10-Step Guide To 2-Hand Synchronization For Guitar
by Tom Hess
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Does your fast playing sound sloppy sometimes?
You work hard on building guitar speed with a lick.
And your hands seem to be moving pretty fast.
But once you cross a certain tempo threshold on the metronome…
…suddenly your notes sound slurred & sloppy, like trying to talk with a mouth full of food.
What causes this?
Poor 2-hand synchronization.
Today, I show you how to get your hands in tight sync and get that coveted: “baseball-card-in-bicycle-spokes” sound when you play fast.
To begin, watch the video below.
It goes over a simple process for getting your hands in sync:
Main takeaways from this video?
Use these 10 steps in your next guitar practice session to get your hands in sync:
Step 1: Choose Any Guitar Lick You Want To Be Able to Play Faster.
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(And make sure the lick is short enough for you to play all the way through without struggling to remember the notes.)
Step 2: Play Your Guitar Lick Along With A Metronome.
Focus on playing in time.
For example: if the lick is in 16th notes (4 notes per click), make sure the first note of each group of 4 locks in perfectly with the click.
Step 3: Identify Exactly Where Your Hands Are Getting Out Of Sync.
This is where you find your 2-hand synchronization threshold. Take your time and be really sure you found it.
Watch this video to see how to quickly find the exact tempo where your hands get out of sync:
Step 4: Focus On What It Feels Like When Your Hands Get Out Of Sync.
This step shines a spotlight on your 2-hand synchronization problems.
Because it’s easier to feel your mistakes at faster speeds than to hear them. The better you are at feeling your mistakes, the easier it is to play well when you can’t hear yourself clearly. (For example: when playing on stage.)
Watch this video to learn how to feel your 2-hand synchronization mistakes:
Step 5: Practice At A Tempo Just Below Your 2-Hand Synchronization Threshold.
This is very important.
Because if you play faster than your threshold (from step 3), you only reinforce your mistakes.
But if you play much slower – you are practicing at tempos that are too easy.
The result? A big waste of time.
You need to play at a speed that’s challenging enough to demand your full focus. But slow enough, so you can play accurately, with your hands in sync.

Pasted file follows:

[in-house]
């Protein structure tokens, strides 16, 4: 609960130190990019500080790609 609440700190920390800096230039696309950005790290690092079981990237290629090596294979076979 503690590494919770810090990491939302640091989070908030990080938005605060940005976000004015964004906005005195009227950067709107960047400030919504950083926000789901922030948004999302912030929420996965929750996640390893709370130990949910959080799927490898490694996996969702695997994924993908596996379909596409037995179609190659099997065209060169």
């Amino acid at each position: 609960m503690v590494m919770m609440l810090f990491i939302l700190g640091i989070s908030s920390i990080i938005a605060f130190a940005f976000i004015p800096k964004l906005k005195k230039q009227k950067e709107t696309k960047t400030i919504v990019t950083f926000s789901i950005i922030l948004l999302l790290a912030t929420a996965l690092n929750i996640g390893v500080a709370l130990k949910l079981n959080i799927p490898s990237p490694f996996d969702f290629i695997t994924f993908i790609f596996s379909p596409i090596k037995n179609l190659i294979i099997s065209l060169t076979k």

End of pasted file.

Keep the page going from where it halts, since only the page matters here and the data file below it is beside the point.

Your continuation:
Step 6: Accent The Specific Notes Where Your Hands Are Not In Sync.
In Step 4, you learned to feel when your hands are not in sync.
Now, you use that skill to focus like a laser on the notes that aren’t totally clean yet.
By physically hitting them harder with the pick.
Why does this work?
Because you can’t hit the notes hard without your hands being in sync. This is a sneaky way to force your synchronization to improve.
Step 7: Accent Every Beat.
When you accent the beat, you create a strong contrast between the accented notes and the unaccented ones.
This contrast helps you not just feel, but also hear any synchronization issues that may remain.
Step 8: Focus On What It Feels Like When Your Hands Are In Sync.
Yes, this is similar to “Step 4” from earlier.
Only now, instead of looking for synchronization problems, your goal is to confirm that all notes in the lick are clean (with both hands in sync).
Step 9: Memorize What Perfect 2-Hand Synchronization Sounds Like.
I said before it’s important to know what 2-hand synchronization feels like.
And it is.
But what about knowing what synchronization sounds like?
Well, it’s very important too :)
As you play the notes, focus on memorizing the feeling and the sound of flawless synchronization.
Step 10: Increase Your Metronome Speed By 5-10 bpm And Repeat Steps 2-9.
Ok, you’ve just spent between 10-20 minutes doing steps 1-9.
Now you are ready to increase your metronome speed and repeat the process (starting from step 2).
The more you follow these steps, the faster you reach your speed goals and (more importantly) make your fast playing sound great.
Want to learn even more insanely actionable ways to boost your guitar speed as soon as tonight?Download this free eGuide on how to double your guitar speed while cutting you practice time in half.
About Tom Hess: Tom Hess is a guitar teacher, music career mentor and guitar teacher trainer. He teaches rock guitar lessons online to students from all over the world and conducts instructional live guitar training events attended by musicians from over 50 countries.Learn how to transform your guitar playing with the best rock guitar teacher online.
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